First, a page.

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Jewish Women’s Group Sounds the Alarms on ‘crisis’ in Child Care

February 9, 2000
See Original Daily Bulletin From This Date

Declaring a “child care crisis,” the National Council of Jewish Women issued a report this week lamenting the lack of affordable, quality child care in the United States and urging more in federal funds for child care and school-age programs.

The NCJW report included the results of past studies in an effort designed to heighten awareness of the growing problems parents are facing.

Families spend an average of $4,000 to $6,000 annually on child care, and some as much as $10,000, the report shows. In some states, the average cost of day care can be twice as much as the cost of college tuition, and, in many states, child care providers are barely earning more than the minimum wage.

Although Jewish programs and families are not expressly mentioned in the report, Sammie Moshenberg, NCJW’s Washington director of operations, says the problems affect all groups.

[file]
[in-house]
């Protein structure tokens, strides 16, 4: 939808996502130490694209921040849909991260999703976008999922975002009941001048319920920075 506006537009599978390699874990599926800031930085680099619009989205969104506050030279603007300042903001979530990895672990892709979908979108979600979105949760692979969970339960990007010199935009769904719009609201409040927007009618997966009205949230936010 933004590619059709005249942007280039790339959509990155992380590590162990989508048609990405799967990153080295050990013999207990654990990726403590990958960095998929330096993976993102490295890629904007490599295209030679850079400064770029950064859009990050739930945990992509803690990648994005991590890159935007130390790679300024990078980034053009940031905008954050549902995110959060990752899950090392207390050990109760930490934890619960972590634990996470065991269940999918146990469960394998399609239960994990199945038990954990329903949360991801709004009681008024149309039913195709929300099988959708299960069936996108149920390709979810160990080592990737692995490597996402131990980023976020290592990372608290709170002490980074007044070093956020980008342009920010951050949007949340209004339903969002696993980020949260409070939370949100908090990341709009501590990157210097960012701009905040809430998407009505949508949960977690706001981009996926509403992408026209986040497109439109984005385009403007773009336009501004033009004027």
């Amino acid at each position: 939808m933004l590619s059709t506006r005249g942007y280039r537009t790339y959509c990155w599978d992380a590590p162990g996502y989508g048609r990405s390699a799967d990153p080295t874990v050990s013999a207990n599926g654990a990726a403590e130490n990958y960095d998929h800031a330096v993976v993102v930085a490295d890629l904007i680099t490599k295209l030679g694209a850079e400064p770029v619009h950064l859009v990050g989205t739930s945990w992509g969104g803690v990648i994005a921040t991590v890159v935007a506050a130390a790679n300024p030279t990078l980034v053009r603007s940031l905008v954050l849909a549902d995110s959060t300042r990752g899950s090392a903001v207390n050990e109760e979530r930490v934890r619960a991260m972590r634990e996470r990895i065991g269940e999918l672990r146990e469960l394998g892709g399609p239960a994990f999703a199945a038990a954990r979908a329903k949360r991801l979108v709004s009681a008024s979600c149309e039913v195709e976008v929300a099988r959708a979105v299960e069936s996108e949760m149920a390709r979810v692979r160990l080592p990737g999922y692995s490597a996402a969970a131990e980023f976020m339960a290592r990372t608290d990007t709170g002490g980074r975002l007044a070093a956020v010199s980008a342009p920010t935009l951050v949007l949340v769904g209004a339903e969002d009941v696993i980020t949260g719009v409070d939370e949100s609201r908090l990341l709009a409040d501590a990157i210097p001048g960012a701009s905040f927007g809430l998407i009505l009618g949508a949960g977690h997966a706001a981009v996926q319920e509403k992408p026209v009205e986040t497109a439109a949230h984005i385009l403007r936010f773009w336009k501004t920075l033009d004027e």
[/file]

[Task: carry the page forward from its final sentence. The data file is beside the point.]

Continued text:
“This impacts our community directly,” Moshenberg said. “The Jewish community is in the same bind as other parents.”

The NCJW is calling on public and private sectors to work together to help employers offer affordable parental leave, flexible scheduling, telecommuting, and support for on- and off-site child care.

Better resource and referral services to help parents select and monitor care are needed as well, the group says.

In its recommendations, the NCJW also suggests improving licensing and standards for child care programs and increasing compensation and training of workers.

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